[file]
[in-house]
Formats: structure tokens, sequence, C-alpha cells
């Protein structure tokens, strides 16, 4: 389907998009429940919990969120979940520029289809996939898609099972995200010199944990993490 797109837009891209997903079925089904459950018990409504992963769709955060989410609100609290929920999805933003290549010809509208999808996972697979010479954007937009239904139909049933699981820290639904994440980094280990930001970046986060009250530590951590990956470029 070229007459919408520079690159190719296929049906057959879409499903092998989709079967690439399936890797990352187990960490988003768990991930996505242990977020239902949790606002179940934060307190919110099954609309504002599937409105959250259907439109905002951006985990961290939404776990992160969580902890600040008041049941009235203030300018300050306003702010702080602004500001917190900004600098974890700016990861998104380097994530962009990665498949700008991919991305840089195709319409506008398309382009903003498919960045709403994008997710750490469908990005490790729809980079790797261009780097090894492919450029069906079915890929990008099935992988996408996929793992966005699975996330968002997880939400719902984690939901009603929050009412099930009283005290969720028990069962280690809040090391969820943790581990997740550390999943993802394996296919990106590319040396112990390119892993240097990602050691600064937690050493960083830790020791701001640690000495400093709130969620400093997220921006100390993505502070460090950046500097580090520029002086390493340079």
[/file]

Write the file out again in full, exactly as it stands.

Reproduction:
[in-house]
Formats: structure tokens, sequence, C-alpha cells
């Protein structure tokens, strides 16, 4: 389907998009429940919990969120979940520029289809996939898609099972995200010199944990993490 797109837009891209997903079925089904459950018990409504992963769709955060989410609100609290929920999805933003290549010809509208999808996972697979010479954007937009239904139909049933699981820290639904994440980094280990930001970046986060009250530590951590990956470029 070229007459919408520079690159190719296929049906057959879409499903092998989709079967690439399936890797990352187990960490988003768990991930996505242990977020239902949790606002179940934060307190919110099954609309504002599937409105959250259907439109905002951006985990961290939404776990992160969580902890600040008041049941009235203030300018300050306003702010702080602004500001917190900004600098974890700016990861998104380097994530962009990665498949700008991919991305840089195709319409506008398309382009903003498919960045709403994008997710750490469908990005490790729809980079790797261009780097090894492919450029069906079915890929990008099935992988996408996929793992966005699975996330968002997880939400719902984690939901009603929050009412099930009283005290969720028990069962280690809040090391969820943790581990997740550390999943993802394996296919990106590319040396112990390119892993240097990602050691600064937690050493960083830790020791701001640690000495400093709130969620400093997220921006100390993505502070460090950046500097580090520029002086390493340079």